I had the privilege of closing a learning session for one of the biggest HR groups in the Philippines last April 8 and I took it as an opportunity to talk about Leadership as an important HR skill. I had very little time to talk about it so I decided to write this article.
One of the speakers talked about HR people being in the same situation as a “bibingka” (rice cake) because we take the heat from the top and from below. This is because we receive complaints from top management and from the employees. People don’t seem to appreciate what we do. That’s probably why many say that HR is a thankless job.
During my speech I asked the participants if they wish not to be bibingka anymore. They said yes. I told them to ask me how and they did. Here’s what I said and the rest of what I want to say about the matter. If you want to stop being a bibingka, there’s a few things that you need to do:
- Move away from the middle. HR often thinks that they job is to serve as a bridge between management and employees. It has become a common belief that management tend to relay directions and decisions through the HR and employees tend to voice out their gripes about management to HR expecting that these will be addressed. When HR fails to deliver on those expectations, they naturally get under fire. I do not agree that this is HR’s role. I believe that HR’s role is not to mediate but to facilitate open communication between management and employees. This can be done by creating venue for conversation and consultation. It also helps to capacitate them for effective communication. A venue is useless if people don’t know how to use their voice – both employees and management. So one of HR’s important role if you ask me is helping build the communication culture in the organization. When both management and employees know how to talk and listen, they won’t need HR to stand in the middle.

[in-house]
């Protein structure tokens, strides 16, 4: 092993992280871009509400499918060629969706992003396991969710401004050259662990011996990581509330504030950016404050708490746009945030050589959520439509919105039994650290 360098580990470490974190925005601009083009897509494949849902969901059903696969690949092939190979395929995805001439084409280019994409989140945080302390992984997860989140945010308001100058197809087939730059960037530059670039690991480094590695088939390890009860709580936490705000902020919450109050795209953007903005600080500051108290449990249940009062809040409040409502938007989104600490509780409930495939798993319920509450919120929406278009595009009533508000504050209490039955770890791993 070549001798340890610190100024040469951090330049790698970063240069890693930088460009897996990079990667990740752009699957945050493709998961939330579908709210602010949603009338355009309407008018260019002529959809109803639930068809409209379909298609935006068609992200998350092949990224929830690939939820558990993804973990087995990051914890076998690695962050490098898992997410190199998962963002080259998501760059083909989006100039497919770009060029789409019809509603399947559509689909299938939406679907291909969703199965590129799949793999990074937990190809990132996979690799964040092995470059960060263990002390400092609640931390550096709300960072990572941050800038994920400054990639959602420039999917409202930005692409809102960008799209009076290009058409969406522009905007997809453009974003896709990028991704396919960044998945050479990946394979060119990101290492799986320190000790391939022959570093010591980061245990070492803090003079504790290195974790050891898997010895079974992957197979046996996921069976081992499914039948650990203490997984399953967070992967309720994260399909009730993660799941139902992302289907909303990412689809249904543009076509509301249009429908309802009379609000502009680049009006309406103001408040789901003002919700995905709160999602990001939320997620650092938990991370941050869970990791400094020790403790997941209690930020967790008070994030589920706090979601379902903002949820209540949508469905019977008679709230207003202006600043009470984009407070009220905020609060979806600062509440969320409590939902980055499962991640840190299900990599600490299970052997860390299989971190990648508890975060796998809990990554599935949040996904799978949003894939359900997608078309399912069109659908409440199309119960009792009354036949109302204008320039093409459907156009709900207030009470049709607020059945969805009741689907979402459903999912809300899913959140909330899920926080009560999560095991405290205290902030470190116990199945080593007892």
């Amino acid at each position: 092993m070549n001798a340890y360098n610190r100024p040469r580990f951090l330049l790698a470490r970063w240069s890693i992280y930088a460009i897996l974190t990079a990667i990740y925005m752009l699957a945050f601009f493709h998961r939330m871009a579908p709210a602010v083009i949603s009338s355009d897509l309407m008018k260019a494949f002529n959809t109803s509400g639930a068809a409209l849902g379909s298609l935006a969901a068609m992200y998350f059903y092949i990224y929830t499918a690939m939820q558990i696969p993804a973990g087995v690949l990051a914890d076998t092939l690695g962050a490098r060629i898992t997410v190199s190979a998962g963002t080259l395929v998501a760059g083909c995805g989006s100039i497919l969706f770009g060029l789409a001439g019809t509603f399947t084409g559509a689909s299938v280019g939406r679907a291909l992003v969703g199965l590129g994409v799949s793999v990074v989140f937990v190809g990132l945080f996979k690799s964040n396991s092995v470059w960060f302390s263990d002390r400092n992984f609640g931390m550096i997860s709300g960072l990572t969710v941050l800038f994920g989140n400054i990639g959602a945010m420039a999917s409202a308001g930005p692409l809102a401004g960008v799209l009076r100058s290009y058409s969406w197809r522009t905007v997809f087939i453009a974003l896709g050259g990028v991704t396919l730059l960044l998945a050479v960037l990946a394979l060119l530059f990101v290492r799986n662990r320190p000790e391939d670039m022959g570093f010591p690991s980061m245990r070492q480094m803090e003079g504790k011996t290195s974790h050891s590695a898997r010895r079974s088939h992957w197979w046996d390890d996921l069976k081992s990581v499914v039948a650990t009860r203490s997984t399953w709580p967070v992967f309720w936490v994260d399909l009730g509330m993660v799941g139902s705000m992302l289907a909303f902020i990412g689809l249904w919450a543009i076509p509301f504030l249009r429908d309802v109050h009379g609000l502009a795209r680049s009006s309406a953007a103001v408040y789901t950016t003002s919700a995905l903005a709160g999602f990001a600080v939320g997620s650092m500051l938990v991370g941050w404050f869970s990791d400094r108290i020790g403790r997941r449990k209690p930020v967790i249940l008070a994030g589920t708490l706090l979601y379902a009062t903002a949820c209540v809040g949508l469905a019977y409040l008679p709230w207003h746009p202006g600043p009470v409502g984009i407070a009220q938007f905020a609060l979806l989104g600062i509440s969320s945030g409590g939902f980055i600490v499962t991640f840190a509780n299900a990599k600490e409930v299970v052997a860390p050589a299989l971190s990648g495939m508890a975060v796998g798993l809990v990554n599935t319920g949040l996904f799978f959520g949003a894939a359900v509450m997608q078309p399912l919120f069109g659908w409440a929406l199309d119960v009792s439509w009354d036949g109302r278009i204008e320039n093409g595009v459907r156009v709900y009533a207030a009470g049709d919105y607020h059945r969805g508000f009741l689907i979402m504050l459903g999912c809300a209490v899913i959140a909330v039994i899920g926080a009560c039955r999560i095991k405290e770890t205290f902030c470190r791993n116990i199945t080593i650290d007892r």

- Be a Leader – Stop being an order taker. Of course, this is easier said than done. We are in a country where the dominant culture is that people behave and talk according to their place in the organizational structure. Often, HR is placed in positions where they are expected to follow orders and sometimes even operate in a vacuum. It’s very ineffective. HR needs to learn leadership from the middle. Many people are beginning to realize that leadership is not a position but a disposition. We need to learn how have the disposition of leadership. We need to build the necessary competence and confidence to influence the organization. In his book HR Competencies, David Ulrich described the capabilities we need to develop as HR professionals to become a more effective partner to our stakeholders in the organization. I suggest that you explore this further if you wish to get out of the order-taker hole that you’re in. Here's a nice article to help you understand these competencies if you haven't read about them yet.
I have not seen a successful HR professional who is not a leader. When I listen to the talks of those who have accomplished a lot in this field I see leadership more than technical competence as the main reason why they are successful. We need to change our mental model on our role and embrace a leadership mindset. We need to acquire the necessary courage to lead, the hunger to learn and the willingness to go out of the traditional HR box we’re in.